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First Ancient Mitochondrial Human Genome from a Prepastoralist Southern African

Overview of attention for article published in Genome Biology & Evolution, September 2014
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About this Attention Score

  • In the top 5% of all research outputs scored by Altmetric
  • One of the highest-scoring outputs from this source (#10 of 2,254)
  • High Attention Score compared to outputs of the same age (99th percentile)
  • High Attention Score compared to outputs of the same age and source (98th percentile)

Mentioned by

news
16 news outlets
blogs
5 blogs
twitter
53 tweeters
facebook
5 Facebook pages
wikipedia
2 Wikipedia pages
googleplus
4 Google+ users

Citations

dimensions_citation
26 Dimensions

Readers on

mendeley
145 Mendeley
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Title
First Ancient Mitochondrial Human Genome from a Prepastoralist Southern African
Published in
Genome Biology & Evolution, September 2014
DOI 10.1093/gbe/evu202
Pubmed ID
Authors

Alan G. Morris, Anja Heinze, Eva K.F. Chan, Andrew B. Smith, Vanessa M. Hayes

Abstract

The oldest contemporary human mitochondrial lineages arose in Africa. The earliest divergent extant maternal offshoot, namely haplogroup L0d, is represented by click-speaking forager peoples of Southern Africa. Broadly defined as Khoesan, contemporary Khoesan are today largely restricted to the semi-desert regions of Namibia and Botswana, while archeological, historical and genetic evidence promotes a once broader southerly dispersal of click-speaking peoples including southward migrating pastoralists and indigenous marine-foragers. Today extinct, no genetic data has been recovered from the indigenous peoples that once sustained life along the southern coastal waters of Africa pre-pastoral arrival. In this study we generate a complete mitochondrial genome from a 2,330 year old male skeleton, confirmed via osteological and archeological analysis as practicing a marine-based forager existence. The ancient mtDNA represents a new L0d2c lineage (L0d2c1c) that is today, unlike its Khoe-language based sister-clades (L0d2c1a and L0d2c1b) most closely related to contemporary indigenous San-speakers (specifically Ju). Providing the first genomic evidence that pre-pastoral Southern African marine foragers carried the earliest diverged maternal modern human lineages, this study emphasizes the significance of Southern African archeological remains in defining early modern human origins.

Twitter Demographics

The data shown below were collected from the profiles of 53 tweeters who shared this research output. Click here to find out more about how the information was compiled.

Mendeley readers

The data shown below were compiled from readership statistics for 145 Mendeley readers of this research output. Click here to see the associated Mendeley record.

Geographical breakdown

Country Count As %
United Kingdom 3 2%
South Africa 2 1%
Germany 1 <1%
Brazil 1 <1%
Spain 1 <1%
United States 1 <1%
Unknown 136 94%

Demographic breakdown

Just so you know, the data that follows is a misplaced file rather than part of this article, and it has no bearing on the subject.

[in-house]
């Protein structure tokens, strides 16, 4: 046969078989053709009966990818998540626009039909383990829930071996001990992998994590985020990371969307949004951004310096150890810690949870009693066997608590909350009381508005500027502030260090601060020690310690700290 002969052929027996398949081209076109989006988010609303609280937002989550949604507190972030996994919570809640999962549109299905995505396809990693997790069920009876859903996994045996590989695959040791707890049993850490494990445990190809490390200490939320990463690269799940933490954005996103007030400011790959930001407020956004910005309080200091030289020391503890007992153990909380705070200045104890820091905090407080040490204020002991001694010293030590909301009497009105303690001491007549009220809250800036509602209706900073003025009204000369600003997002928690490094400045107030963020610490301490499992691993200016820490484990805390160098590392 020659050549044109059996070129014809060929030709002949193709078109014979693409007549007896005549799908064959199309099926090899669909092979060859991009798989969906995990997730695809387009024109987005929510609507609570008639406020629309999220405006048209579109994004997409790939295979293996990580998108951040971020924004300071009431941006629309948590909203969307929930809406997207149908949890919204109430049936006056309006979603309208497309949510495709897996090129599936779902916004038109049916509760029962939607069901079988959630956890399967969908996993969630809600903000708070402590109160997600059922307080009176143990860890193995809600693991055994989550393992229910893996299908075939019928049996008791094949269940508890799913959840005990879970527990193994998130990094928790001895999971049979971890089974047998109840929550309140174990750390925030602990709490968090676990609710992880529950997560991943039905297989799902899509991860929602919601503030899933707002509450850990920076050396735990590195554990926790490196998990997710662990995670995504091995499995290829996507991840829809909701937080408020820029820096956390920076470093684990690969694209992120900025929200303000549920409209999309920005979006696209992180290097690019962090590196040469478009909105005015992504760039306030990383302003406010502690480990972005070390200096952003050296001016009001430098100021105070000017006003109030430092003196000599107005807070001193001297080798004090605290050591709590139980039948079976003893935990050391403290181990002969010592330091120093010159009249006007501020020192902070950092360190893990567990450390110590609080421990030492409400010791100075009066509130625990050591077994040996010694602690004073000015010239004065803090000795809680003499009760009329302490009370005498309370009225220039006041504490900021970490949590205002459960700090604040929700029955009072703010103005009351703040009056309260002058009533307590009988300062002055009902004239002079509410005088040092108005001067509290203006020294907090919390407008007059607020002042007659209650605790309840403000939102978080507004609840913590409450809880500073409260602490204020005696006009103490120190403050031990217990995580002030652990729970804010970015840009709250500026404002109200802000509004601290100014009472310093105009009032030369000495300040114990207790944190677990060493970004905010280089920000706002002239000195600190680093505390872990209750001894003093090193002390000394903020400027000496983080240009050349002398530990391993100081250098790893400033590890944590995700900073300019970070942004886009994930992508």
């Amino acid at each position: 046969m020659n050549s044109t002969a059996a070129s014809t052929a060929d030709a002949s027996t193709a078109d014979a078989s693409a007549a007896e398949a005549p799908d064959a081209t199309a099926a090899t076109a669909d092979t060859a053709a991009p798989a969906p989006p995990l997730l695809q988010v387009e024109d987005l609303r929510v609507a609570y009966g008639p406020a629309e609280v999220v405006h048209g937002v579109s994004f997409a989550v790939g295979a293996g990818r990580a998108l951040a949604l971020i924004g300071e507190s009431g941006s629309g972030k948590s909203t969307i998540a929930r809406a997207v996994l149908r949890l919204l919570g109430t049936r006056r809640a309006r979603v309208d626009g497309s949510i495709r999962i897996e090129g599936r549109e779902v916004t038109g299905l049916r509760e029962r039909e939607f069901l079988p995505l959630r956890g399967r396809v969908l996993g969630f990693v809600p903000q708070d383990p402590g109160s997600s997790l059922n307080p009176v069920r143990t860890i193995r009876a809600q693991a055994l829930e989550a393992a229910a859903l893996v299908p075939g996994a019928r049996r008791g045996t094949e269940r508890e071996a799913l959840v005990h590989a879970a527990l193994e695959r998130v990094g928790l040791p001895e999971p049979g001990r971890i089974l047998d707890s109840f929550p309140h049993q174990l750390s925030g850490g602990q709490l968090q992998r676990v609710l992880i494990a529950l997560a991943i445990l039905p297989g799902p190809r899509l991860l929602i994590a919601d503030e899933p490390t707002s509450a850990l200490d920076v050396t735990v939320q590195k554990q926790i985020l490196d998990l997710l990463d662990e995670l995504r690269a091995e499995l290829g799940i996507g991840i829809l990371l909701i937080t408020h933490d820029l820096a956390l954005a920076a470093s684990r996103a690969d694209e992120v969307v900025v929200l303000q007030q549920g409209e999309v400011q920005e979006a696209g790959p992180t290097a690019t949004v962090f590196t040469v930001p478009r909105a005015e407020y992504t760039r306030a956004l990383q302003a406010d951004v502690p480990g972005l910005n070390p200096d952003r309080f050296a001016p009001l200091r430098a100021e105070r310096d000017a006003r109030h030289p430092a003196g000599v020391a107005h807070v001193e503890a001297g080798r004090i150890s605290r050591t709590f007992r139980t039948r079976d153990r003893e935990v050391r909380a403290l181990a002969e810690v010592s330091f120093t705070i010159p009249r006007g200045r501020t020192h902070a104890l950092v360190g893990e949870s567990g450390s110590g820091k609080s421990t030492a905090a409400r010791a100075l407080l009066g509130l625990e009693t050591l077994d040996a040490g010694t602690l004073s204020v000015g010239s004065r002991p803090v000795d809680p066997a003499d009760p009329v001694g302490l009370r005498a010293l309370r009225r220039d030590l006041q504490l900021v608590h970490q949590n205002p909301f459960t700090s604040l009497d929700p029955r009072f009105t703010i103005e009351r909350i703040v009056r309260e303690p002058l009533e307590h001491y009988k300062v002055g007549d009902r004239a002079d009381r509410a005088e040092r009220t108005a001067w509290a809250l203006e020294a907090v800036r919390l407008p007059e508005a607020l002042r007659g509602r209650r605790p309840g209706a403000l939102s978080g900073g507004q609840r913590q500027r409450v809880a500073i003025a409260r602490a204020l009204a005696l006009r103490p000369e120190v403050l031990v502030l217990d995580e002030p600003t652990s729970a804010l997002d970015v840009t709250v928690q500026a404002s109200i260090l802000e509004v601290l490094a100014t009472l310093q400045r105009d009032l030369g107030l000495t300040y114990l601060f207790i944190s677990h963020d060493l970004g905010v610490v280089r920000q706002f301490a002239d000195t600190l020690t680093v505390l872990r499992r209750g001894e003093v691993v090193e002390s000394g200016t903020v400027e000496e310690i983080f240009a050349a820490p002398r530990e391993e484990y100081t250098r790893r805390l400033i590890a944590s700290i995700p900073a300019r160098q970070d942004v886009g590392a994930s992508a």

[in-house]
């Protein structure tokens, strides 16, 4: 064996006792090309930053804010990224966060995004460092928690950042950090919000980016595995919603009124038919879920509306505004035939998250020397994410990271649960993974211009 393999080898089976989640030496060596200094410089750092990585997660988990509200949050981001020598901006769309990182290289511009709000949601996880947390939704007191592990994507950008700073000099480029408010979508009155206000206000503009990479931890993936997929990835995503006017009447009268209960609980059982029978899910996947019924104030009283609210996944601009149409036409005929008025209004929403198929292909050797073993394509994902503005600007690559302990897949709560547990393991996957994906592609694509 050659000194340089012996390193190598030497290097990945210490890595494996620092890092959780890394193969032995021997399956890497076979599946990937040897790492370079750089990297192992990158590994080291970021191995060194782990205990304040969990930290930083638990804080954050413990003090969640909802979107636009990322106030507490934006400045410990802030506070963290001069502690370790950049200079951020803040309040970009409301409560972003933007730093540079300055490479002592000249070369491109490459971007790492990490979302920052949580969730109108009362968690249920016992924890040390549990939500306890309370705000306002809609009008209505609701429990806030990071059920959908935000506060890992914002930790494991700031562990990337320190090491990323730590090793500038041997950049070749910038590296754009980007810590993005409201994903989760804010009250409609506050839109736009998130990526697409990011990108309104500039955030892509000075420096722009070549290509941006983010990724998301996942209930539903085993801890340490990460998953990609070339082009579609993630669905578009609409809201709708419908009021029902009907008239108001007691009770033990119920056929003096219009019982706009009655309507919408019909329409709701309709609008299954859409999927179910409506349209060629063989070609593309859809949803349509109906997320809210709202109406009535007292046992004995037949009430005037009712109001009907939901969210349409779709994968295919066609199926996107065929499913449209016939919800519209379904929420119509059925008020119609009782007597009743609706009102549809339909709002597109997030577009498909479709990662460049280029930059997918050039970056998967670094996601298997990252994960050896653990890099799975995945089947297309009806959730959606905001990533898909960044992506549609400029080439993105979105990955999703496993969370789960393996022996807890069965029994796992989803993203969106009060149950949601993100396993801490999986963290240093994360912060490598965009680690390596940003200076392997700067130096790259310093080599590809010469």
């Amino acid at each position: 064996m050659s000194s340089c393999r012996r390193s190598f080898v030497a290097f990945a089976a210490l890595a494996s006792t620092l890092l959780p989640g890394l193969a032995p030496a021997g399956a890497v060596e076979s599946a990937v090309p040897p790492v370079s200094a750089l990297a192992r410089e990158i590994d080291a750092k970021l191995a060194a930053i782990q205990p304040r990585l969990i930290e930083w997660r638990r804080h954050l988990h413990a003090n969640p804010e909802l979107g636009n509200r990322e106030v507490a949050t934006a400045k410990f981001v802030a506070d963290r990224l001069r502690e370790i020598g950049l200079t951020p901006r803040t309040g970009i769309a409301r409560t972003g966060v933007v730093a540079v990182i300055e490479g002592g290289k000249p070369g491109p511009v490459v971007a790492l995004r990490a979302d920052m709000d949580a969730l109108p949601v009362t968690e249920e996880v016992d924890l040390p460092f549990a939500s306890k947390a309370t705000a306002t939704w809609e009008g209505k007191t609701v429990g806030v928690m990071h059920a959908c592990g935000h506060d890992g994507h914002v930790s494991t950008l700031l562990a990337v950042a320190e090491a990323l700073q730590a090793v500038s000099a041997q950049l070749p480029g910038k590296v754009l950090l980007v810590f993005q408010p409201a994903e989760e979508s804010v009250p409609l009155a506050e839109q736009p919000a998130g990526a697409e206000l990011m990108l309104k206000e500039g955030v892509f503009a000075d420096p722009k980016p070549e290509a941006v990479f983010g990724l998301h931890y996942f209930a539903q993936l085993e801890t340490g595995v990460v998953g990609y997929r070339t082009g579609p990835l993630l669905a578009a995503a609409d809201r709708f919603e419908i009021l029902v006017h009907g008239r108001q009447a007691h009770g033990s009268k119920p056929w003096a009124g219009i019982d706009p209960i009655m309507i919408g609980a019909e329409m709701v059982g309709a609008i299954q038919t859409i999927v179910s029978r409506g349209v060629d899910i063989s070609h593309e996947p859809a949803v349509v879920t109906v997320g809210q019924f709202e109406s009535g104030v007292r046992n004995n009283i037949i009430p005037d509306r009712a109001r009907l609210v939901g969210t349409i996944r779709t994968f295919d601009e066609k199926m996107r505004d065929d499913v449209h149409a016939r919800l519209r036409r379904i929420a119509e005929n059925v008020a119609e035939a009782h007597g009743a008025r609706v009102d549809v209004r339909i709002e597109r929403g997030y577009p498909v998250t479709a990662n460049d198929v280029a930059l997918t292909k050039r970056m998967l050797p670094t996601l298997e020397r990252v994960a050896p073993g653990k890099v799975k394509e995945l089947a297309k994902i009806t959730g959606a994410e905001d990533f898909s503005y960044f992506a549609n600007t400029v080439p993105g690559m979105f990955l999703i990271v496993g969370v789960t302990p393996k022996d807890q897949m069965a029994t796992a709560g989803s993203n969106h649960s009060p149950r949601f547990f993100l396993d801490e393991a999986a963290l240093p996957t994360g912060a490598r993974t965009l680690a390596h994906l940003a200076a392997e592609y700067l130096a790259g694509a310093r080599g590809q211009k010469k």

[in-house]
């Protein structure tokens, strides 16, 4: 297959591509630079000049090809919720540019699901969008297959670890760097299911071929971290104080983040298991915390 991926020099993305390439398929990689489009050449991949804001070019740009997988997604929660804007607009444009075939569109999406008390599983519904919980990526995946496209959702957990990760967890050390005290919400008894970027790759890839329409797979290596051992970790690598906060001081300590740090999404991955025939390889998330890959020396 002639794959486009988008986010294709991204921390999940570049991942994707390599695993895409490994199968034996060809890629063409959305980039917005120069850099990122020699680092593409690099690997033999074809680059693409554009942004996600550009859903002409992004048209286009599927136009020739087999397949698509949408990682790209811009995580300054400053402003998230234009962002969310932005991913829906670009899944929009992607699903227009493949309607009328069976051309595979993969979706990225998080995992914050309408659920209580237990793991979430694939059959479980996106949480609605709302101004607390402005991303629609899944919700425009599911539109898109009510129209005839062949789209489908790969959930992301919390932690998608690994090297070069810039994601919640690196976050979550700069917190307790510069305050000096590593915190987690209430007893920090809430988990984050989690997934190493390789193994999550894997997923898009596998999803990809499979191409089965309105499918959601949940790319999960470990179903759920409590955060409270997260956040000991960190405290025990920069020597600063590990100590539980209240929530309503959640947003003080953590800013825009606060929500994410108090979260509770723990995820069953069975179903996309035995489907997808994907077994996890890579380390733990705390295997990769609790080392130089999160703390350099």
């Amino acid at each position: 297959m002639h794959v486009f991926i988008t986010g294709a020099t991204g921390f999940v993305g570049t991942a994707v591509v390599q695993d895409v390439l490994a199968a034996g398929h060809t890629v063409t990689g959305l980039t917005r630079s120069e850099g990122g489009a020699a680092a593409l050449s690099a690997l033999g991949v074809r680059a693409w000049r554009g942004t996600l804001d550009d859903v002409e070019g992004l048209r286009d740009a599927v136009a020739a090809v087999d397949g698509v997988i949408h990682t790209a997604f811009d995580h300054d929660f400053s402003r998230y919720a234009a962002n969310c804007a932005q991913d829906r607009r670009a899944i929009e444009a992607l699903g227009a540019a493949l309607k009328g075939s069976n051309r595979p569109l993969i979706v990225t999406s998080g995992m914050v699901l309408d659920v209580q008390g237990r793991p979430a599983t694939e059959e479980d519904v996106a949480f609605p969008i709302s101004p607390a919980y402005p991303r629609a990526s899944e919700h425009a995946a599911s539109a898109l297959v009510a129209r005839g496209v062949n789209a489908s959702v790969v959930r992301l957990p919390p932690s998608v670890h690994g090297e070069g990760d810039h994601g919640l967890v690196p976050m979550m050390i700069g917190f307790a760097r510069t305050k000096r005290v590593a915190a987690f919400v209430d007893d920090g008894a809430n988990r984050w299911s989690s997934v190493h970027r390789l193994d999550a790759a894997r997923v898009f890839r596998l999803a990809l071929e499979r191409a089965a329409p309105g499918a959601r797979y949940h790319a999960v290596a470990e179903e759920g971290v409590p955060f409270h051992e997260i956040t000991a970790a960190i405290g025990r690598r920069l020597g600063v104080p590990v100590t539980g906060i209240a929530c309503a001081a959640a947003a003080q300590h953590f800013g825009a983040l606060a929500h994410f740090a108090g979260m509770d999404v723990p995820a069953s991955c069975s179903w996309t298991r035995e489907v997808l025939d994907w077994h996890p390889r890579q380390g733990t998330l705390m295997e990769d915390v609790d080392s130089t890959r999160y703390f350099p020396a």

Readers by professional status Count As %
Student > Ph. D. Student 49 34%
Researcher 25 17%
Student > Bachelor 16 11%
Student > Master 12 8%
Student > Postgraduate 9 6%
Other 26 18%
Unknown 8 6%
Readers by discipline Count As %
Agricultural and Biological Sciences 71 49%
Biochemistry, Genetics and Molecular Biology 22 15%
Social Sciences 15 10%
Arts and Humanities 6 4%
Earth and Planetary Sciences 4 3%
Other 18 12%
Unknown 9 6%

Attention Score in Context

This research output has an Altmetric Attention Score of 188. This is our high-level measure of the quality and quantity of online attention that it has received. This Attention Score, as well as the ranking and number of research outputs shown below, was calculated when the research output was last mentioned on 05 July 2019.
All research outputs
#101,529
of 16,060,310 outputs
Outputs from Genome Biology & Evolution
#10
of 2,254 outputs
Outputs of similar age
#1,247
of 205,626 outputs
Outputs of similar age from Genome Biology & Evolution
#1
of 77 outputs
Altmetric has tracked 16,060,310 research outputs across all sources so far. Compared to these this one has done particularly well and is in the 99th percentile: it's in the top 5% of all research outputs ever tracked by Altmetric.
So far Altmetric has tracked 2,254 research outputs from this source. They typically receive a lot more attention than average, with a mean Attention Score of 10.1. This one has done particularly well, scoring higher than 99% of its peers.
Older research outputs will score higher simply because they've had more time to accumulate mentions. To account for age we can compare this Altmetric Attention Score to the 205,626 tracked outputs that were published within six weeks on either side of this one in any source. This one has done particularly well, scoring higher than 99% of its contemporaries.
We're also able to compare this research output to 77 others from the same source and published within six weeks on either side of this one. This one has done particularly well, scoring higher than 98% of its contemporaries.